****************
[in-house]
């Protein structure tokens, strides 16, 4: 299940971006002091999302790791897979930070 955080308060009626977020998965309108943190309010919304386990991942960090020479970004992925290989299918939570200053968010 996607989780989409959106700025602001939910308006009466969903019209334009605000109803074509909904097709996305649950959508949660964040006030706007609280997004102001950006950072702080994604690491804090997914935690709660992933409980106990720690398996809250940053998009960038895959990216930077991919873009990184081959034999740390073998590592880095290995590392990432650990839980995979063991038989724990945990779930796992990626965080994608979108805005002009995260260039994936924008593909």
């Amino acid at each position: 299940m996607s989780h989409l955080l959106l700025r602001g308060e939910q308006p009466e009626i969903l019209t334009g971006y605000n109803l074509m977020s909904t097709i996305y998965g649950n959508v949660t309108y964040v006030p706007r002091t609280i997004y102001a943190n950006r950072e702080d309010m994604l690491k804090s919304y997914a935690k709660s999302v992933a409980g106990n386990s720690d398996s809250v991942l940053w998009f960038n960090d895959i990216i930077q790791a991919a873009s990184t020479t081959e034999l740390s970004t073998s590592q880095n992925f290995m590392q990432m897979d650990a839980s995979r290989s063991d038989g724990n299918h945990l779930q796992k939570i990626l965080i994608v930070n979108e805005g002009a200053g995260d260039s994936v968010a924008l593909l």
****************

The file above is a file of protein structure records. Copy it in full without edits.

[in-house]
């Protein structure tokens, strides 16, 4: 299940971006002091999302790791897979930070 955080308060009626977020998965309108943190309010919304386990991942960090020479970004992925290989299918939570200053968010 996607989780989409959106700025602001939910308006009466969903019209334009605000109803074509909904097709996305649950959508949660964040006030706007609280997004102001950006950072702080994604690491804090997914935690709660992933409980106990720690398996809250940053998009960038895959990216930077991919873009990184081959034999740390073998590592880095290995590392990432650990839980995979063991038989724990945990779930796992990626965080994608979108805005002009995260260039994936924008593909």
């Amino acid at each position: 299940m996607s989780h989409l955080l959106l700025r602001g308060e939910q308006p009466e009626i969903l019209t334009g971006y605000n109803l074509m977020s909904t097709i996305y998965g649950n959508v949660t309108y964040v006030p706007r002091t609280i997004y102001a943190n950006r950072e702080d309010m994604l690491k804090s919304y997914a935690k709660s999302v992933a409980g106990n386990s720690d398996s809250v991942l940053w998009f960038n960090d895959i990216i930077q790791a991919a873009s990184t020479t081959e034999l740390s970004t073998s590592q880095n992925f290995m590392q990432m897979d650990a839980s995979r290989s063991d038989g724990n299918h945990l779930q796992k939570i990626l965080i994608v930070n979108e805005g002009a200053g995260d260039s994936v968010a924008l593909l």